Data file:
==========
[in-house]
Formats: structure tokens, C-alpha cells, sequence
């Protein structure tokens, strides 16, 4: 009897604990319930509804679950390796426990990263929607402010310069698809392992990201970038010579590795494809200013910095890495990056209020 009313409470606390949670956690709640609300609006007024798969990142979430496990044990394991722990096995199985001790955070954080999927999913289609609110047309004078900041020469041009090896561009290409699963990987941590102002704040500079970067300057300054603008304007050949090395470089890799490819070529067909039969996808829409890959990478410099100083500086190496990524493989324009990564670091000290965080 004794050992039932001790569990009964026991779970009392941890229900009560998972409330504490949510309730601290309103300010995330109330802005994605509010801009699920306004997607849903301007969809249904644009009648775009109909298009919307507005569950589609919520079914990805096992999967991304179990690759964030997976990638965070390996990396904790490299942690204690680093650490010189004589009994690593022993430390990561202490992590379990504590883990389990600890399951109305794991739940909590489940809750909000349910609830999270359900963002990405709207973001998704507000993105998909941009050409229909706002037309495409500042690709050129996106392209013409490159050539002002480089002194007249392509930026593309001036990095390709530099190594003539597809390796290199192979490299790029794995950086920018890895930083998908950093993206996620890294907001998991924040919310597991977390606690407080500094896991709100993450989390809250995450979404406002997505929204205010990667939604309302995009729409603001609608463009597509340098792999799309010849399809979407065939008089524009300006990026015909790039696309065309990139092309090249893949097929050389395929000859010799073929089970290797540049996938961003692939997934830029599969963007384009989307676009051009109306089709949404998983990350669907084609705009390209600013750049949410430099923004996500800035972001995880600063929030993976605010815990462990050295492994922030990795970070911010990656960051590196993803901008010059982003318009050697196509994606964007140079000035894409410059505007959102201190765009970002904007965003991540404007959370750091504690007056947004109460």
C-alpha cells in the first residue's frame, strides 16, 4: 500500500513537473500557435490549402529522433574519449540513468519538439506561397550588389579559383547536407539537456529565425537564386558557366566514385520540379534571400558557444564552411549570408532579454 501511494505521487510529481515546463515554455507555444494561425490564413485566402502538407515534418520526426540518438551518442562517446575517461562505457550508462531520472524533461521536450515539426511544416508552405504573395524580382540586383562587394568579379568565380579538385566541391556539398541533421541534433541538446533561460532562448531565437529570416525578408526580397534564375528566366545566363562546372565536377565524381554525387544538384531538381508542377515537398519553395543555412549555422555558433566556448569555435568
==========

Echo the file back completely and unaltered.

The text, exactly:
[in-house]
Formats: structure tokens, C-alpha cells, sequence
């Protein structure tokens, strides 16, 4: 009897604990319930509804679950390796426990990263929607402010310069698809392992990201970038010579590795494809200013910095890495990056209020 009313409470606390949670956690709640609300609006007024798969990142979430496990044990394991722990096995199985001790955070954080999927999913289609609110047309004078900041020469041009090896561009290409699963990987941590102002704040500079970067300057300054603008304007050949090395470089890799490819070529067909039969996808829409890959990478410099100083500086190496990524493989324009990564670091000290965080 004794050992039932001790569990009964026991779970009392941890229900009560998972409330504490949510309730601290309103300010995330109330802005994605509010801009699920306004997607849903301007969809249904644009009648775009109909298009919307507005569950589609919520079914990805096992999967991304179990690759964030997976990638965070390996990396904790490299942690204690680093650490010189004589009994690593022993430390990561202490992590379990504590883990389990600890399951109305794991739940909590489940809750909000349910609830999270359900963002990405709207973001998704507000993105998909941009050409229909706002037309495409500042690709050129996106392209013409490159050539002002480089002194007249392509930026593309001036990095390709530099190594003539597809390796290199192979490299790029794995950086920018890895930083998908950093993206996620890294907001998991924040919310597991977390606690407080500094896991709100993450989390809250995450979404406002997505929204205010990667939604309302995009729409603001609608463009597509340098792999799309010849399809979407065939008089524009300006990026015909790039696309065309990139092309090249893949097929050389395929000859010799073929089970290797540049996938961003692939997934830029599969963007384009989307676009051009109306089709949404998983990350669907084609705009390209600013750049949410430099923004996500800035972001995880600063929030993976605010815990462990050295492994922030990795970070911010990656960051590196993803901008010059982003318009050697196509994606964007140079000035894409410059505007959102201190765009970002904007965003991540404007959370750091504690007056947004109460």
C-alpha cells in the first residue's frame, strides 16, 4: 500500500513537473500557435490549402529522433574519449540513468519538439506561397550588389579559383547536407539537456529565425537564386558557366566514385520540379534571400558557444564552411549570408532579454 501511494505521487510529481515546463515554455507555444494561425490564413485566402502538407515534418520526426540518438551518442562517446575517461562505457550508462531520472524533461521536450515539426511544416508552405504573395524580382540586383562587394568579379568565380579538385566541391556539398541533421541534433541538446533561460532562448531565437529570416525578408526580397534564375528566366545566363562546372565536377565524381554525387544538384531538381508542377515537398519553395543555412549555422555558433566556448569555435568